June 22, 2001
Vol. 11, No. 49
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Former Provost Paul Christiano Dies at Age 59
The Carnegie Mellon flag is at half staff today in honor of Paul Christiano, former provost, dean and department head at Carnegie Mellon University, who died at his home yesterday (June 21) of cancer. He was 59.
A Pittsburgh native, Christiano earned his bachelor's (1964), master's (1965) and doctor's (1968) degrees in civil engineering from Carnegie Mellon. After teaching at the University of Minnesota from 1967-74, he returned to campus as an associate professor and was named a full professor in 1981.
He earned the College of Engineering's Benjamin Richard Teare Teaching Award in 1982 and was named Professor of the Year by the Pittsburgh chapter of the American Society of Civil Engineers in 1983.
Christiano was associate dean of the College of Engineering from 1982-86, head of the Civil Engineering Department from 1986-88 and dean of the college from 1989-91. Former President Robert Mehrabian appointed him provost in 1991 and he served as the university's chief academic officer through July 2000.
During his tenure as provost, Christiano worked to strengthen all academic and research units, and helped lead an educational movement at the university that fostered the growth of cross-disciplinary and interdisciplinary education and research on campus. He stimulated the creation of new research programs that involve the collaboration of faculty and researchers across multiple academic units, specifically between the arts, engineering and computer science.
Of particular importance to Christiano was his work with the Student Undergraduate Research Grant program which allows young scholars and scientists to explore their own areas of interest and hone their skills as researchers. Throughout his career, he devoted himself to his students, making sure his door was always open to them.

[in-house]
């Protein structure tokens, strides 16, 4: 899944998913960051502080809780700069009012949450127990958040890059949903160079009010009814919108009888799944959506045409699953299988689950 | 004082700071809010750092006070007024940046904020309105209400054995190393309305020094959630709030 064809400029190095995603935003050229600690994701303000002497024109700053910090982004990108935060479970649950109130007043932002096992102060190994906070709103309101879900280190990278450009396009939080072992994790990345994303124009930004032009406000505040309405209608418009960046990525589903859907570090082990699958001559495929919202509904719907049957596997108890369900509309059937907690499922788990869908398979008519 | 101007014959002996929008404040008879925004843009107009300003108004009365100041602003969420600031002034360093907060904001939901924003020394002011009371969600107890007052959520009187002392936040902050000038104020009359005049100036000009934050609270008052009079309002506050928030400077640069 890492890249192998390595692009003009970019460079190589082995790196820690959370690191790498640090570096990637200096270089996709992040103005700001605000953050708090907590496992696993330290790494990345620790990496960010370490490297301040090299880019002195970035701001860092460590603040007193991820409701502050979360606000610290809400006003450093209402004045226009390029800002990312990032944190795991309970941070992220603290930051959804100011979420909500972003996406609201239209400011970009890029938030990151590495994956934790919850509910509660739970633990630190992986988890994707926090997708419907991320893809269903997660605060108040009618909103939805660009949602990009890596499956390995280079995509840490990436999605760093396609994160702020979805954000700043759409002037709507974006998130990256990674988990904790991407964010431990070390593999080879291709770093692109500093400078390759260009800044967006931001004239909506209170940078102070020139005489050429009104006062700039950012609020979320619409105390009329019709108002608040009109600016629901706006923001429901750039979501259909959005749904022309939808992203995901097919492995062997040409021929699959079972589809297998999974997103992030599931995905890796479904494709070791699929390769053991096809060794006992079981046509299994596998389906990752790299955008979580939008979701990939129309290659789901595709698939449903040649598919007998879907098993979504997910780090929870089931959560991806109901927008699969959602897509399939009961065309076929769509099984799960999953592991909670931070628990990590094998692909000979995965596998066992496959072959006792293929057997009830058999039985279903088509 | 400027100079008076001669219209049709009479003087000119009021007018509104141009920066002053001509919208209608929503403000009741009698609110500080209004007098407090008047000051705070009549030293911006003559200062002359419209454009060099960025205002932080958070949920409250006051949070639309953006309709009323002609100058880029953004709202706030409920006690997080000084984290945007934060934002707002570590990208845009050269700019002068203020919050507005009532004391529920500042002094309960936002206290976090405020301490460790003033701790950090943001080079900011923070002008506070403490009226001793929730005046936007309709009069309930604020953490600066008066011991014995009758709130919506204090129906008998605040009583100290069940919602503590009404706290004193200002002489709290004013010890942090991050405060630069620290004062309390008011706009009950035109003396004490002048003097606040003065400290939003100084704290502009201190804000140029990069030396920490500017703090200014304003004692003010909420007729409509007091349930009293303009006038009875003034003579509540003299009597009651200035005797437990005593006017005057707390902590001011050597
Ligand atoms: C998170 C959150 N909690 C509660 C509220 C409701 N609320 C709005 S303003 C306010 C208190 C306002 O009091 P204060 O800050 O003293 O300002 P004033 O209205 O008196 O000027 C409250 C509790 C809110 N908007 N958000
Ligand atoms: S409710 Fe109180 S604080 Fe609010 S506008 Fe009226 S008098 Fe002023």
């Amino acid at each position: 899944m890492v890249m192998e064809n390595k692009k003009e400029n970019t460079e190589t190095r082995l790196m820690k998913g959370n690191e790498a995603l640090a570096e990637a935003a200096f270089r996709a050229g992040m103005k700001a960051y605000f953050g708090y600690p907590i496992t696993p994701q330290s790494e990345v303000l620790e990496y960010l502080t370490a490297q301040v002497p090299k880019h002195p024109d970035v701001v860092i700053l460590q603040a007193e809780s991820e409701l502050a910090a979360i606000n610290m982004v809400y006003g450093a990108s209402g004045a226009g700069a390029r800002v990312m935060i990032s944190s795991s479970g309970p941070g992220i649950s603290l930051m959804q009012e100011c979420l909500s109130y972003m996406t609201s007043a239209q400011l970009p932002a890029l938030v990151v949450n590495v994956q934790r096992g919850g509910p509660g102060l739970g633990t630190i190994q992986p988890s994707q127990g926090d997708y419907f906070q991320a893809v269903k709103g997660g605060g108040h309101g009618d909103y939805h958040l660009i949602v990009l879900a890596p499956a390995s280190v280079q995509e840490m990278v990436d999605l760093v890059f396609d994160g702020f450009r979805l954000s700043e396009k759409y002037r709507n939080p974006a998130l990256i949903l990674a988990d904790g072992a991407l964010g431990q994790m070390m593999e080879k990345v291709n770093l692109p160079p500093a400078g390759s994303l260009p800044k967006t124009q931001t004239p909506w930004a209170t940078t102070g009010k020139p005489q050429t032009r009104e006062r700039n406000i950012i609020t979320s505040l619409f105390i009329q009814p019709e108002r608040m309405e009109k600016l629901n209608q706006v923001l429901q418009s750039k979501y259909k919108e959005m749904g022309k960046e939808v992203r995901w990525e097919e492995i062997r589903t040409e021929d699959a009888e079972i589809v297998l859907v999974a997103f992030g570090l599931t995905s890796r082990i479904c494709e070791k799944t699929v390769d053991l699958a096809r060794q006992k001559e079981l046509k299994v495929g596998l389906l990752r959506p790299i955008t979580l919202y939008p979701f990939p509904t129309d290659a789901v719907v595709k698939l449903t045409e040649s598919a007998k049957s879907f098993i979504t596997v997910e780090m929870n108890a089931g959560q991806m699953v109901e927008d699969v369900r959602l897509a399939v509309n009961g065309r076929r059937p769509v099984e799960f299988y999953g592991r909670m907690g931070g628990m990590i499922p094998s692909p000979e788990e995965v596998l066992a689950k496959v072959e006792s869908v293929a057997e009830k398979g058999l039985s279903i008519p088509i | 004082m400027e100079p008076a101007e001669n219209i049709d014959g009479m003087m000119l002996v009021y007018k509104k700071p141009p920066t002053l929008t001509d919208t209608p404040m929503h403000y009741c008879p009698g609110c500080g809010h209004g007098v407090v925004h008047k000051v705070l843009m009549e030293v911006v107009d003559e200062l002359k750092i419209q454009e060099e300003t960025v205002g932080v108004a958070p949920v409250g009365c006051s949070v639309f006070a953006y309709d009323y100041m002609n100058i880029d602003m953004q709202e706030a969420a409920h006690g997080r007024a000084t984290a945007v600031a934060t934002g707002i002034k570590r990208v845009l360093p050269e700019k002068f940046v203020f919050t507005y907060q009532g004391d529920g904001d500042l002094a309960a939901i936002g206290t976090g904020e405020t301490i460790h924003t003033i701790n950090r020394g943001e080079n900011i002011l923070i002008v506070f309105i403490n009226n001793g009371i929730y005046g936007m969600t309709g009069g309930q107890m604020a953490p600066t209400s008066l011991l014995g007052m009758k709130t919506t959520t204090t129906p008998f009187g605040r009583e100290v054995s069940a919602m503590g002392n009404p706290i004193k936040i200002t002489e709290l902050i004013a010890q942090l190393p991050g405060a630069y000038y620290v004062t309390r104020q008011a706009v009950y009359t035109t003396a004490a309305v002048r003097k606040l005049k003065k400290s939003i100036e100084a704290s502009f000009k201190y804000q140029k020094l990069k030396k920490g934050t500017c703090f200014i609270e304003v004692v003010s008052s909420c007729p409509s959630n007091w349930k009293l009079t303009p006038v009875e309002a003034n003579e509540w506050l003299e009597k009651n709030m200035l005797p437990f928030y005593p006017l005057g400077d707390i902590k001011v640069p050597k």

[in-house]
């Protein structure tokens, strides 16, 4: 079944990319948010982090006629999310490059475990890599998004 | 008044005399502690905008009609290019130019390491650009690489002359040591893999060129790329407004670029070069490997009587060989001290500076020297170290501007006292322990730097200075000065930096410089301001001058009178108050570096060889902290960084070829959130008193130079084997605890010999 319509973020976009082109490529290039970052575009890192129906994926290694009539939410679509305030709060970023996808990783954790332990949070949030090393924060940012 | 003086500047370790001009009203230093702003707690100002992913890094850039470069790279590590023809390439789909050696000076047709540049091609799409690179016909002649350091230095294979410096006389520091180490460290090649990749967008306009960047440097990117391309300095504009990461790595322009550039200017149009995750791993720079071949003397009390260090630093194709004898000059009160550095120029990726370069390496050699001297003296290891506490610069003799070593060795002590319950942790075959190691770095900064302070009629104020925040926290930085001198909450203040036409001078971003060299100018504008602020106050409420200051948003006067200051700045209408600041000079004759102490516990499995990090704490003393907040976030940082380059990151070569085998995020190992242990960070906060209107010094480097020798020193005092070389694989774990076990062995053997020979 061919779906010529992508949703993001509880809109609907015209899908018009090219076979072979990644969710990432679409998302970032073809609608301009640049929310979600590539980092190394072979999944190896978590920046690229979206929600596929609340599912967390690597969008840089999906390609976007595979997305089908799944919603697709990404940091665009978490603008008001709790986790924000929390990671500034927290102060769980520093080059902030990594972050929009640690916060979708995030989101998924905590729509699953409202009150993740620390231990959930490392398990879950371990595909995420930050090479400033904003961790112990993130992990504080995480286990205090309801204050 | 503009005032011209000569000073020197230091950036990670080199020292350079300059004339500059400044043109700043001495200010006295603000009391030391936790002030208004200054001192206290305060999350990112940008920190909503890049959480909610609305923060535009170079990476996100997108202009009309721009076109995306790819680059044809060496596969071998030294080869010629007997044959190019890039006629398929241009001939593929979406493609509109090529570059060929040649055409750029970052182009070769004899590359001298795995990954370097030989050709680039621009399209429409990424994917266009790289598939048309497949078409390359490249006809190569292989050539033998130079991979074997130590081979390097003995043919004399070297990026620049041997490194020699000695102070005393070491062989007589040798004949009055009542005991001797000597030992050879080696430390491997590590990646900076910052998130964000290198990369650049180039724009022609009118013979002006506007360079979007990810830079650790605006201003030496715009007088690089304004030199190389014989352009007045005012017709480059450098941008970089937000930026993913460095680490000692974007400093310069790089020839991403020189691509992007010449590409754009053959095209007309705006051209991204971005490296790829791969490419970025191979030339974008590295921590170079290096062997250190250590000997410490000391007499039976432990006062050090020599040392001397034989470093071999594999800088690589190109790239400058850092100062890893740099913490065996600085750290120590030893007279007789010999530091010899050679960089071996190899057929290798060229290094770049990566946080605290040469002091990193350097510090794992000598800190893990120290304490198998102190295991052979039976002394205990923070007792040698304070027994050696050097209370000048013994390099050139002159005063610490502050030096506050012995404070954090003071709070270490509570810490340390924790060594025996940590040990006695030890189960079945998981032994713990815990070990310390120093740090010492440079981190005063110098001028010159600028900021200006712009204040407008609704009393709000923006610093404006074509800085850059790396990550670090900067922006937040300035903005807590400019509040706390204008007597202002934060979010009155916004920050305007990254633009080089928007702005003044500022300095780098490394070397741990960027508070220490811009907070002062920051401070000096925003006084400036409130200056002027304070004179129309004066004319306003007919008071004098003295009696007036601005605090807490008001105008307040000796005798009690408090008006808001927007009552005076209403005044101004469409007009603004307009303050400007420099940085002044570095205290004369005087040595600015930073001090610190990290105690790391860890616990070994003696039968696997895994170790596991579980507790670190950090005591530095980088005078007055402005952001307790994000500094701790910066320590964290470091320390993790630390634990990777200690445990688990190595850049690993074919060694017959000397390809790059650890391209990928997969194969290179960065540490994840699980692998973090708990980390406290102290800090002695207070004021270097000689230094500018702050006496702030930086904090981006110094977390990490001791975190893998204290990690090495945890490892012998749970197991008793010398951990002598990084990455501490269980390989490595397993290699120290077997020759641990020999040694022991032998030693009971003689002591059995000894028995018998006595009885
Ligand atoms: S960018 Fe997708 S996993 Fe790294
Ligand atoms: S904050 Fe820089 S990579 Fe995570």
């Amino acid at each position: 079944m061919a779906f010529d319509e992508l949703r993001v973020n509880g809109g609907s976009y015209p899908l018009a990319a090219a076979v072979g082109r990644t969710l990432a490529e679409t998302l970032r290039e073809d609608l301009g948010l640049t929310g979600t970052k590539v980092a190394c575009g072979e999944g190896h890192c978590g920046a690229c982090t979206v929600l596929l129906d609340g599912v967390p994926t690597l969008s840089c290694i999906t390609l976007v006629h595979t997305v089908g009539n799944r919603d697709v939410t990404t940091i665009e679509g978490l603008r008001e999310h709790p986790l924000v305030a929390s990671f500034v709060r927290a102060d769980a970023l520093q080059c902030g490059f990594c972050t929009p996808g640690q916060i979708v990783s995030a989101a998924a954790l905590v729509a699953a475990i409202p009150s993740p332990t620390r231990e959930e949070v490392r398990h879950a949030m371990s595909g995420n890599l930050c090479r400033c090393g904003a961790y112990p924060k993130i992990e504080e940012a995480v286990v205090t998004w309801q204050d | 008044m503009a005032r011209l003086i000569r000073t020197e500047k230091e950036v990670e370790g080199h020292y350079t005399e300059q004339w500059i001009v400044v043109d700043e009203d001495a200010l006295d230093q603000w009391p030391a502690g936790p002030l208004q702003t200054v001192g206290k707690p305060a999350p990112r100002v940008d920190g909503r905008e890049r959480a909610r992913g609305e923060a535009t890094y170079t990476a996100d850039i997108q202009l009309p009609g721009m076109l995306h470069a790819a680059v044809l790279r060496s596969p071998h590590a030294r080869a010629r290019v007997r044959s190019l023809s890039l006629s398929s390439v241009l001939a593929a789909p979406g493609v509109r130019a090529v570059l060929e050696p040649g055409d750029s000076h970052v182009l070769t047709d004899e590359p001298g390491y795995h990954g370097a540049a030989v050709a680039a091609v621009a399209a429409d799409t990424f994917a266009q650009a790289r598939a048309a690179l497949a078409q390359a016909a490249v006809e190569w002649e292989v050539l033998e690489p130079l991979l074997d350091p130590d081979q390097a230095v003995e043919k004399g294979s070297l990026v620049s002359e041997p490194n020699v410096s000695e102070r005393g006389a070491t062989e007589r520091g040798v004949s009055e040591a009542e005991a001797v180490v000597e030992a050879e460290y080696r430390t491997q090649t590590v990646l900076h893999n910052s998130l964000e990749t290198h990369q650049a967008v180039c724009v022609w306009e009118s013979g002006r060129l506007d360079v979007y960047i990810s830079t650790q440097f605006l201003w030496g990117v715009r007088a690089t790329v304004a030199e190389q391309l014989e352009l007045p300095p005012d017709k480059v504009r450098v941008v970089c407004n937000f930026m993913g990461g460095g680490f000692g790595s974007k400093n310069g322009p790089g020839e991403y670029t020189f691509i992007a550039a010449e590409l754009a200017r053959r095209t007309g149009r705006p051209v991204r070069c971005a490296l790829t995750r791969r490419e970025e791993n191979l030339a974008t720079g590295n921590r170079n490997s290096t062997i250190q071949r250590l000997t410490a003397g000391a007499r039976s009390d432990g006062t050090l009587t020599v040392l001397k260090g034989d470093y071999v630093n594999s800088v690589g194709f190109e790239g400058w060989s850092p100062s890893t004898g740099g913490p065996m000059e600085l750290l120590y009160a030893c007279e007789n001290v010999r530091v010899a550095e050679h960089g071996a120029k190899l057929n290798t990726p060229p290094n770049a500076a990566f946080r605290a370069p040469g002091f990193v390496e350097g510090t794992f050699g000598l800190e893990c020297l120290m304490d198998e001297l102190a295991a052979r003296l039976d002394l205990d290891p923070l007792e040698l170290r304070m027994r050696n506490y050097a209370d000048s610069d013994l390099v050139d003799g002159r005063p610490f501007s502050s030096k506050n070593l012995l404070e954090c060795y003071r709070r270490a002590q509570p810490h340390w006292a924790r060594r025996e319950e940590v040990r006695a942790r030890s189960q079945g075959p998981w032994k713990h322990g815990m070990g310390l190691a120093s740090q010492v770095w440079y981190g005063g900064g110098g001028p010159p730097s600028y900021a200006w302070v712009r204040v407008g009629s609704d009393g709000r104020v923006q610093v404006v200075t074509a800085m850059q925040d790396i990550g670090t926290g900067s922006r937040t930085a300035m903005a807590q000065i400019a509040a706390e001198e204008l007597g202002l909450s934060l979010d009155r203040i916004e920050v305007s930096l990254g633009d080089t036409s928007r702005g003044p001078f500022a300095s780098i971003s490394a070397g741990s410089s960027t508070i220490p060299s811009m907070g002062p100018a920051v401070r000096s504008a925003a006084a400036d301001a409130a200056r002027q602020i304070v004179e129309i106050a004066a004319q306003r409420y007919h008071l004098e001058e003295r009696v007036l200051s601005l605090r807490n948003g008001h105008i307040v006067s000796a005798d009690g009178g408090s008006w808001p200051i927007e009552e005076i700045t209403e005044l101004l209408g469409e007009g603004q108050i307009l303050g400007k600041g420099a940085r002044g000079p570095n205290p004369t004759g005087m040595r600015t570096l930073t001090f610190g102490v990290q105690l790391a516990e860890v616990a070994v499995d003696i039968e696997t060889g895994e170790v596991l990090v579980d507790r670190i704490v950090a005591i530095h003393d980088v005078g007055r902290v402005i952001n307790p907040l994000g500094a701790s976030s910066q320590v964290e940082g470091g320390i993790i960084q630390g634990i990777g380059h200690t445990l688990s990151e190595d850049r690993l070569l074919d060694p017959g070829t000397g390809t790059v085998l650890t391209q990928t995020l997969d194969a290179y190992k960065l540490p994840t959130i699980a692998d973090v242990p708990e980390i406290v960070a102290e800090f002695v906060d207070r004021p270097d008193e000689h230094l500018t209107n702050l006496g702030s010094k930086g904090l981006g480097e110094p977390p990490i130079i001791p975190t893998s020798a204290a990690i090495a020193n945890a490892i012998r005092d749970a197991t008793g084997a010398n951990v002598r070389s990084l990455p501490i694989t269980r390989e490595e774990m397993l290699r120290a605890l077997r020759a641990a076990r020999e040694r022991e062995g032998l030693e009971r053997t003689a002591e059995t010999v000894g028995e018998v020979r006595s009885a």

Christiano was also an advocate of technology-enhanced learning and as provost he helped to establish the Technology Enhanced Learning Lab to assist faculty in their use of technology to improve the education process. The Office of Technology for Education was also created during his tenure.
Christiano was at the center of strategic investments in each of the university's academic units and his work enabled Carnegie Mellon's reputation to soar to its highest level in history. Christiano helped to establish the Office of Technology Transfer and the positions of vice provost for education and research. During his tenure, he also served as acting dean of the College of Fine Arts (1992-93) and the Graduate School of Industrial Administration (1995-96), as well as acting vice president for development (1999-2000).
"Paul made enormous and enduring contributions to the university," said Carnegie Mellon President Jared L. Cohon. "His thoughtful decision-making, quiet determination and innate ability to understand and balance the needs and interests of students, faculty, staff and alumni had an impact in almost every facet of the life of the institution. With his affection for students and his love for the university, he was a model for us all."